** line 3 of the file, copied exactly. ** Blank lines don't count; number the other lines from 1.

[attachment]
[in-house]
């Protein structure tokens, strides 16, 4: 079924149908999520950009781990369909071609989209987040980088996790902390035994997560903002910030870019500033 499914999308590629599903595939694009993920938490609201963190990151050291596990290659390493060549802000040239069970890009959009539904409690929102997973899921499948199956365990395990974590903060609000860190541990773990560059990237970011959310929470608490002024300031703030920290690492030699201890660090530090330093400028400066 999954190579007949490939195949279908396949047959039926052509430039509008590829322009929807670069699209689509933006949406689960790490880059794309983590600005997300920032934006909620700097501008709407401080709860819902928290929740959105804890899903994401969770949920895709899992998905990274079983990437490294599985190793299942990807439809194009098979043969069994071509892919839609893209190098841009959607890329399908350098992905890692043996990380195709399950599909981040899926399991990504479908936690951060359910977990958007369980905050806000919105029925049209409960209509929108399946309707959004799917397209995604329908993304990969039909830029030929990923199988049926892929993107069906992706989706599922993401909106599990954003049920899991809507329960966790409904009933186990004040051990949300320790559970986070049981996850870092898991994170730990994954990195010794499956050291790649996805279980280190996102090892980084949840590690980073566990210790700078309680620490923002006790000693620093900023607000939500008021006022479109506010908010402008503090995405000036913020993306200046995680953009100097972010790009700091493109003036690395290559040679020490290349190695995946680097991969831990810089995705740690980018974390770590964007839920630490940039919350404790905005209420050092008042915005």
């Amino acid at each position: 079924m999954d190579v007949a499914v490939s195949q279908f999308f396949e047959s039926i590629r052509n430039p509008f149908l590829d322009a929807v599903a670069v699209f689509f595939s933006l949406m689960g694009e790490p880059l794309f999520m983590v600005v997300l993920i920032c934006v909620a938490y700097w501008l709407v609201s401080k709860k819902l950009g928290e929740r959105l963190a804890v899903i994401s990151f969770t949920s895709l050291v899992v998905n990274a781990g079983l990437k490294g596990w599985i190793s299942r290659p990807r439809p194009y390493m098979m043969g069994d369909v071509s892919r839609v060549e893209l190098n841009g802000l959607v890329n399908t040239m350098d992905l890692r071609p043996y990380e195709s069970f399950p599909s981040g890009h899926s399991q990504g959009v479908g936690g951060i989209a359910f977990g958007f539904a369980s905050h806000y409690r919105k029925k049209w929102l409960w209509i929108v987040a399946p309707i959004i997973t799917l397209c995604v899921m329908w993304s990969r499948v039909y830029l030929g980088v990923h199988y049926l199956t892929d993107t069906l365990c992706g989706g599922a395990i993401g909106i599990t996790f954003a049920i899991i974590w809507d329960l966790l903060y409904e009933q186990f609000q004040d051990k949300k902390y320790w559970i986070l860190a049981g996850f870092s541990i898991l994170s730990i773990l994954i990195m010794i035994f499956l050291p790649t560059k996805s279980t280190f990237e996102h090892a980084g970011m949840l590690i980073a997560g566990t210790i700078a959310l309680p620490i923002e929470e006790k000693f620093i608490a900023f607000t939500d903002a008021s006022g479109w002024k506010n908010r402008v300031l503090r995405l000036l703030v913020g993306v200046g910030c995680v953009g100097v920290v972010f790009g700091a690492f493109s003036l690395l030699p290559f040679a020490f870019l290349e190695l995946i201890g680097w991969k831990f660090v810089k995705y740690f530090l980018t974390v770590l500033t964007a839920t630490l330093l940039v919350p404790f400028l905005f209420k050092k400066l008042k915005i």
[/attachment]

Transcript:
């Amino acid at each position: 079924m999954d190579v007949a499914v490939s195949q279908f999308f396949e047959s039926i590629r052509n430039p509008f149908l590829d322009a929807v599903a670069v699209f689509f595939s933006l949406m689960g694009e790490p880059l794309f999520m983590v600005v997300l993920i920032c934006v909620a938490y700097w501008l709407v609201s401080k709860k819902l950009g928290e929740r959105l963190a804890v899903i994401s990151f969770t949920s895709l050291v899992v998905n990274a781990g079983l990437k490294g596990w599985i190793s299942r290659p990807r439809p194009y390493m098979m043969g069994d369909v071509s892919r839609v060549e893209l190098n841009g802000l959607v890329n399908t040239m350098d992905l890692r071609p043996y990380e195709s069970f399950p599909s981040g890009h899926s399991q990504g959009v479908g936690g951060i989209a359910f977990g958007f539904a369980s905050h806000y409690r919105k029925k049209w929102l409960w209509i929108v987040a399946p309707i959004i997973t799917l397209c995604v899921m329908w993304s990969r499948v039909y830029l030929g980088v990923h199988y049926l199956t892929d993107t069906l365990c992706g989706g599922a395990i993401g909106i599990t996790f954003a049920i899991i974590w809507d329960l966790l903060y409904e009933q186990f609000q004040d051990k949300k902390y320790w559970i986070l860190a049981g996850f870092s541990i898991l994170s730990i773990l994954i990195m010794i035994f499956l050291p790649t560059k996805s279980t280190f990237e996102h090892a980084g970011m949840l590690i980073a997560g566990t210790i700078a959310l309680p620490i923002e929470e006790k000693f620093i608490a900023f607000t939500d903002a008021s006022g479109w002024k506010n908010r402008v300031l503090r995405l000036l703030v913020g993306v200046g910030c995680v953009g100097v920290v972010f790009g700091a690492f493109s003036l690395l030699p290559f040679a020490f870019l290349e190695l995946i201890g680097w991969k831990f660090v810089k995705y740690f530090l980018t974390v770590l500033t964007a839920t630490l330093l940039v919350p404790f400028l905005f209420k050092k400066l008042k915005i």